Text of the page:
Karlovy Vary is to be commended for showing both of van Gogh's films, as it is for searching the archives and showing Czech films (and other films) that audiences rarely get a chance to see. This year the festival screened A Higher Principal by Jiri Krejcik, who also received a lifetime achievement award. (Krejcik's acceptance speech about the power of cinema and the opportunity to seize that power was so eloquent that the audience, normally hungry for the next star or party, listened in silent admiration.) The 1960 film looks at the Heydrich Affair, the 1942 assassination of a top Nazi official by Czech partisans and finds lots of cracks in the sanctimonious official story of Czech heroism in the face of Nazi terror. (Why should the Czechs have been any different than the French?) The good news was that the public (or the happy few among them) saw one of Czech cinema's triumphs from the era before the Czech New Wave. The bad news was that the aggrieved majority who missed the screening (myself included) will have to wait a long time before they see the neglected film again. A Higher Principal is not available on tape, according to my informed sources on Czech cinema - even the festival lacked one. Let's hope that changes, but it probably won't unless potential distributors become aware of it. For that to happen, they have to see it.

Battle of the Rails Another archival section devoted to films about World War II offered more familiar films - like The Bridge, the 1959 German film by the Swiss actor and director Bernhard Wicki. Young boys filled with passion taste the emptiness of heroism and sacrifice as they defend a bridge destined to be dynamited by the same soldiers who told them to protect it. The closeness to the war itself gives the film a realism that you won't find in today's computer-driven war epics. There was far more realism in René Clément's 1946 The Battle of the Rails, about resistance among railroad workmen (although it did give the impression that France was one big brave resistance family - a myth forged in the swoons of liberation that no one believes these days). War romance aside, the films gave audiences something to think about, or at least a break from the inanity of contemporary Czech comedy. It was reassuring to see that so many in those audiences were young. Programs like Karlovy Vary's World War II series are important contributions to film culture. Let's hope for more next year.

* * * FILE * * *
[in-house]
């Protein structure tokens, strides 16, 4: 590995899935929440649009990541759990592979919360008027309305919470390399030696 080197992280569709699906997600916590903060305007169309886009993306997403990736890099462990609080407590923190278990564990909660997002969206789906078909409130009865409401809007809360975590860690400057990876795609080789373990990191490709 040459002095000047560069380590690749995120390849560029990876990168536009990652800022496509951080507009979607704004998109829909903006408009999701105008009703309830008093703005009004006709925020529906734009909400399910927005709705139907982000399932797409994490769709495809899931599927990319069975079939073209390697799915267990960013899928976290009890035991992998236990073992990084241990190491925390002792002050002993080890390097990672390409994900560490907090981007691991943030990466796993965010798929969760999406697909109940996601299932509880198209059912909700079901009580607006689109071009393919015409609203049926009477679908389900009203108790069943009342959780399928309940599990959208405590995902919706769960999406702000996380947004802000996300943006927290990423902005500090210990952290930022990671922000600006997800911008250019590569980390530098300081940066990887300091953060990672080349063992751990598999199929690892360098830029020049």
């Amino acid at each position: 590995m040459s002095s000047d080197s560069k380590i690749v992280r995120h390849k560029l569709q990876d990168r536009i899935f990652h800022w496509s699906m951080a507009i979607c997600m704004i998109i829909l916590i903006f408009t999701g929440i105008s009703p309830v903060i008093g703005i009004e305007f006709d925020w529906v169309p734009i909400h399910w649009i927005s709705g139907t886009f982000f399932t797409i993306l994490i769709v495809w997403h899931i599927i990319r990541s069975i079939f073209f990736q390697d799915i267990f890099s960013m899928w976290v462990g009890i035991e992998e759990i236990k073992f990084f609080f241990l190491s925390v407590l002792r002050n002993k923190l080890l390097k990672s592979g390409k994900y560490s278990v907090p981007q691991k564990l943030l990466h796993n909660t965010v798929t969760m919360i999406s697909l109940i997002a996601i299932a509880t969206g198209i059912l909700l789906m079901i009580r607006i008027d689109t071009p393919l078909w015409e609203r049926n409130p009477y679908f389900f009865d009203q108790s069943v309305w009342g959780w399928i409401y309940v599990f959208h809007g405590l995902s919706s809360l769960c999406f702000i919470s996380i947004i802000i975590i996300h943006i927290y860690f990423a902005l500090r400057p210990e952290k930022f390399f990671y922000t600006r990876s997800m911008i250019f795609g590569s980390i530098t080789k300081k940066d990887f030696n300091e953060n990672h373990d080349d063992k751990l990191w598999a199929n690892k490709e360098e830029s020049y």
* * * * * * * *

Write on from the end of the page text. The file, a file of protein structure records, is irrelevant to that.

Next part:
Posted by dwhudson at 11:52 PM

July 8, 2005

Film Comment. July/August 05.

Film Comment: July/August 05 The TOC for the new issue of Film Comment is inviting enough, though the online offerings are a bit slimmer this time around. Even so, Nathan Lee's approach to Wong Kar-wai's latest is fresh and intuitive: "[In the] Mood [for Love] was an erotic depth charge; 2046 is the pattern made by its aftershocks."